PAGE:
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Gulf pollution poses threat to desal industry

Experts say technology may not be able to cope with high salinity

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Waste being removed earlier this year from Iraq's Tigris river, which flows into the Arabian Gulf. Courtesy of AFP/Getty.
Waste being removed earlier this year from Iraq's Tigris river, which flows into the Arabian Gulf. Courtesy of AFP/Getty.

Pollution in the Arabian Gulf is threatening to drive up the cost of desalination for local companies significantly, according to a report in UAE newspaper The National.

The paper says that a combination of dammed rivers, brine being dumped back into the sea after desalination, the presence of untreated sewage in rivers like Iraq’s Shatt Al Arab, and the illegal washing of tankers in the Strait of Hormuz have all led to increased salinity in recent years.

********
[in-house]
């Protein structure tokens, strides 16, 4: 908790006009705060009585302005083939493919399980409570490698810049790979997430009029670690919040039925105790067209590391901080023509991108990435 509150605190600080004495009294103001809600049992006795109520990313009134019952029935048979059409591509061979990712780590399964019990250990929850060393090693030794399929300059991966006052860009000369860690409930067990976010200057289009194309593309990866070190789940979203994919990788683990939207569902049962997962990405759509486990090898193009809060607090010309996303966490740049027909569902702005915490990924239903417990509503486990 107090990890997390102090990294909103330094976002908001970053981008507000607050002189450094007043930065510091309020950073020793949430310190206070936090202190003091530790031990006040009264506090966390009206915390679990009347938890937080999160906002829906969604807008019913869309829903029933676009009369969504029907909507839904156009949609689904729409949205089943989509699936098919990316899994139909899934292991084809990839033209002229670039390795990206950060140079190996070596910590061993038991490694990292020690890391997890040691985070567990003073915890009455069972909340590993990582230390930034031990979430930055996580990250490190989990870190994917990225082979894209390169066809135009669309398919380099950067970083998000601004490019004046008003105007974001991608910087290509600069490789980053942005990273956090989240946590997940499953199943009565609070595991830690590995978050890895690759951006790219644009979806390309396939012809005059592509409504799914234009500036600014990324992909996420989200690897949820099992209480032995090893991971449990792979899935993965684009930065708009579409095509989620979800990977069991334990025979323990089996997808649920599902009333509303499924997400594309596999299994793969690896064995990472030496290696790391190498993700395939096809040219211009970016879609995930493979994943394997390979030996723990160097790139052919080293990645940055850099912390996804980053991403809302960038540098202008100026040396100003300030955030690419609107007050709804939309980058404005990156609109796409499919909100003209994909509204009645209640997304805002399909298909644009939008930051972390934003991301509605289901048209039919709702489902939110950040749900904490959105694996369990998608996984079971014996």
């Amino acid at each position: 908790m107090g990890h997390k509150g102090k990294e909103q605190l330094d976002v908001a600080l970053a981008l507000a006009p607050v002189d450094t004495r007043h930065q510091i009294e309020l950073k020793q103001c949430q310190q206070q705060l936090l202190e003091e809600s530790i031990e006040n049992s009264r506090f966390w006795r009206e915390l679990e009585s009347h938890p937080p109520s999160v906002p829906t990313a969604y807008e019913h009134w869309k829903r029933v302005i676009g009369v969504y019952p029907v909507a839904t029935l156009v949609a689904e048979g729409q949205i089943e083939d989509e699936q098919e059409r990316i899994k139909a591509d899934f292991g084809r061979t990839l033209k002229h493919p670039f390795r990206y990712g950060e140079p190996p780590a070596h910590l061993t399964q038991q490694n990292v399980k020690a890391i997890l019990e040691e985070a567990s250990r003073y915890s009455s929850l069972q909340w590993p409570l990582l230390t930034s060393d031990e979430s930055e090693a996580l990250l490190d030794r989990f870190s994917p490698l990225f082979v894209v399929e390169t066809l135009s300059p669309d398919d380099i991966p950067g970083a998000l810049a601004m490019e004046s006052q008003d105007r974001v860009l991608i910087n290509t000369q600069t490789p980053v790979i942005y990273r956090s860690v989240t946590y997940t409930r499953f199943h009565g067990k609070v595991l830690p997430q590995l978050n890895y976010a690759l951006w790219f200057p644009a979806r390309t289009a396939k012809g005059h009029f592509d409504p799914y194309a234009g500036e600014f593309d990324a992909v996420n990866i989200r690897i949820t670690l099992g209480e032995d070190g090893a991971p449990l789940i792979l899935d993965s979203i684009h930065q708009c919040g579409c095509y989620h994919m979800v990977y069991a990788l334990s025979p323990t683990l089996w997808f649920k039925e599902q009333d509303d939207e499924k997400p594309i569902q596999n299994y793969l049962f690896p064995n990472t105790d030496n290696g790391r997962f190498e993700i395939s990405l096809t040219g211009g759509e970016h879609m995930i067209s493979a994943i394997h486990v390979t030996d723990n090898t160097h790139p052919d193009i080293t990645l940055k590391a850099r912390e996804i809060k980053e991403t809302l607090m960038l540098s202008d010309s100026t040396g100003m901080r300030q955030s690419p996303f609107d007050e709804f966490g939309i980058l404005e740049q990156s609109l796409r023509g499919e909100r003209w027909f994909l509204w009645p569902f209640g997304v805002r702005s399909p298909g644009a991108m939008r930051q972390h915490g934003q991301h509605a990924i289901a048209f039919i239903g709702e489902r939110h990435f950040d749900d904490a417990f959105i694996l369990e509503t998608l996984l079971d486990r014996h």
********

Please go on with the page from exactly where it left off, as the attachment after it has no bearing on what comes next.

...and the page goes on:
In addition, the narrow opening at the Strait of Hormuz means that the Gulf’s water is only fully exchanged every eight or nine years. The sea already suffers from high salinity due to the climate and the high levels of evaporation.

Experts cited by the paper expressed their concern that salinity would soon reach such an extent that existing technology will not be able to cope with desalination.

What seems clear is that regional cooperation, on a government basis, is needed if the quality of the Gulf’s water is to be improved.

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